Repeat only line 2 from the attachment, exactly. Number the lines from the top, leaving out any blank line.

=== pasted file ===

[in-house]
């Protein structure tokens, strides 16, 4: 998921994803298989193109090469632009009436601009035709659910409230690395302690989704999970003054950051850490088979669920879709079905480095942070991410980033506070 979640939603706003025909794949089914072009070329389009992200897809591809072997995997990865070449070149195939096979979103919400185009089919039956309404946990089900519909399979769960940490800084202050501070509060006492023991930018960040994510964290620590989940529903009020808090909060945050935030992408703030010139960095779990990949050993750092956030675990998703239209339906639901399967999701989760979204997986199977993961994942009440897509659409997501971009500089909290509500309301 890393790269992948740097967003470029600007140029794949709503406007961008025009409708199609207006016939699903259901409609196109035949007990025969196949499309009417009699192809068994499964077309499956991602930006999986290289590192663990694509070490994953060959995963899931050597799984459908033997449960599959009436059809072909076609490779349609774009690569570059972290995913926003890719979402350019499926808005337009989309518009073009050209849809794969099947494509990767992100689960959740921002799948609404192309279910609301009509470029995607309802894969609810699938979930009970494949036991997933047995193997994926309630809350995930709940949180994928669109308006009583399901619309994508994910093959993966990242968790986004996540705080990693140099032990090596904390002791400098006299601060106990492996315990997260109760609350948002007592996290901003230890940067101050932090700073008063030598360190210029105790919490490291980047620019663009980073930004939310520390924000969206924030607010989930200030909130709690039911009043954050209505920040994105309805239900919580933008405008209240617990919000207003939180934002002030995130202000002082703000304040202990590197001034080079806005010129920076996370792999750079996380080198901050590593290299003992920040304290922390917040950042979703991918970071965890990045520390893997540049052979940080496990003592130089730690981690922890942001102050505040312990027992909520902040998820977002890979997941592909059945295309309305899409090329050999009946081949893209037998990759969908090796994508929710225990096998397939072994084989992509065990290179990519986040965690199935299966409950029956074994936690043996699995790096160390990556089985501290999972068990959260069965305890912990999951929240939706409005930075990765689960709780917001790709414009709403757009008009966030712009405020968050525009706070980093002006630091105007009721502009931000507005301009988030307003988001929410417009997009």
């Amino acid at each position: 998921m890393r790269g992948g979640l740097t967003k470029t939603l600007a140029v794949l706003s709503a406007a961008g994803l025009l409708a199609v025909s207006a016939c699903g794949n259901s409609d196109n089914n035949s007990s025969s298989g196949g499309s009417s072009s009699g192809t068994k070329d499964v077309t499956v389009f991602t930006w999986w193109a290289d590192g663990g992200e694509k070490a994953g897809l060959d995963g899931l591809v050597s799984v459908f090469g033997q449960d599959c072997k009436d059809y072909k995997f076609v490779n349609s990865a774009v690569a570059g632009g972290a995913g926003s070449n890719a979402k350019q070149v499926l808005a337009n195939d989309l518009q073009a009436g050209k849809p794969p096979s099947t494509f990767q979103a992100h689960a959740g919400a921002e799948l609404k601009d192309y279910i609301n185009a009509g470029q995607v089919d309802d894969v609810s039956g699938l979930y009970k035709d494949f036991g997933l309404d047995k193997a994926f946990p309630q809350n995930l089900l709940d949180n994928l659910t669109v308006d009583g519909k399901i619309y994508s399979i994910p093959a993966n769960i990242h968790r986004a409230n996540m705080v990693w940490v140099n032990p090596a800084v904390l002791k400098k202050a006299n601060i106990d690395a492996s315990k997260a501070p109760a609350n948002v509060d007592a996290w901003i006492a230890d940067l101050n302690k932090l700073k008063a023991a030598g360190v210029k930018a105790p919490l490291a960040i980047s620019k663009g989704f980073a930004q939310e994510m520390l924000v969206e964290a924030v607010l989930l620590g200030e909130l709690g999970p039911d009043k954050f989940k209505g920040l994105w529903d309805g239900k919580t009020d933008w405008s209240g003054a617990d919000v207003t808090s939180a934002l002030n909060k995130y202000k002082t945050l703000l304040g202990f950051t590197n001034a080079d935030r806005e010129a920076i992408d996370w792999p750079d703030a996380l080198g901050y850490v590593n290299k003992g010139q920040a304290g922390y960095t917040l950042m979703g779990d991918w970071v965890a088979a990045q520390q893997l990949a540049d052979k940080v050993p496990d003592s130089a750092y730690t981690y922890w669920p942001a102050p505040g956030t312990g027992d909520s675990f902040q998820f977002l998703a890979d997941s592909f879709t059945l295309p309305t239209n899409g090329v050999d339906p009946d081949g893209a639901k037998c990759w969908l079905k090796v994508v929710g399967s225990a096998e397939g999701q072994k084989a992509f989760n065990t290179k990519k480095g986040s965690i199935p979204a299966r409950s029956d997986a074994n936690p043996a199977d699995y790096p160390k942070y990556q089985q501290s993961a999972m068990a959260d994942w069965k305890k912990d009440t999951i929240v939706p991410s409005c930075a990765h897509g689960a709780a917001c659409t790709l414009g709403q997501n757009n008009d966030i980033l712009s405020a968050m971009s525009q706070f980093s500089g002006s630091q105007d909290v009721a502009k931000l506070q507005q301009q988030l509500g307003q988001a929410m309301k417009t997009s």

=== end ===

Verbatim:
């Protein structure tokens, strides 16, 4: 998921994803298989193109090469632009009436601009035709659910409230690395302690989704999970003054950051850490088979669920879709079905480095942070991410980033506070 979640939603706003025909794949089914072009070329389009992200897809591809072997995997990865070449070149195939096979979103919400185009089919039956309404946990089900519909399979769960940490800084202050501070509060006492023991930018960040994510964290620590989940529903009020808090909060945050935030992408703030010139960095779990990949050993750092956030675990998703239209339906639901399967999701989760979204997986199977993961994942009440897509659409997501971009500089909290509500309301 890393790269992948740097967003470029600007140029794949709503406007961008025009409708199609207006016939699903259901409609196109035949007990025969196949499309009417009699192809068994499964077309499956991602930006999986290289590192663990694509070490994953060959995963899931050597799984459908033997449960599959009436059809072909076609490779349609774009690569570059972290995913926003890719979402350019499926808005337009989309518009073009050209849809794969099947494509990767992100689960959740921002799948609404192309279910609301009509470029995607309802894969609810699938979930009970494949036991997933047995193997994926309630809350995930709940949180994928669109308006009583399901619309994508994910093959993966990242968790986004996540705080990693140099032990090596904390002791400098006299601060106990492996315990997260109760609350948002007592996290901003230890940067101050932090700073008063030598360190210029105790919490490291980047620019663009980073930004939310520390924000969206924030607010989930200030909130709690039911009043954050209505920040994105309805239900919580933008405008209240617990919000207003939180934002002030995130202000002082703000304040202990590197001034080079806005010129920076996370792999750079996380080198901050590593290299003992920040304290922390917040950042979703991918970071965890990045520390893997540049052979940080496990003592130089730690981690922890942001102050505040312990027992909520902040998820977002890979997941592909059945295309309305899409090329050999009946081949893209037998990759969908090796994508929710225990096998397939072994084989992509065990290179990519986040965690199935299966409950029956074994936690043996699995790096160390990556089985501290999972068990959260069965305890912990999951929240939706409005930075990765689960709780917001790709414009709403757009008009966030712009405020968050525009706070980093002006630091105007009721502009931000507005301009988030307003988001929410417009997009």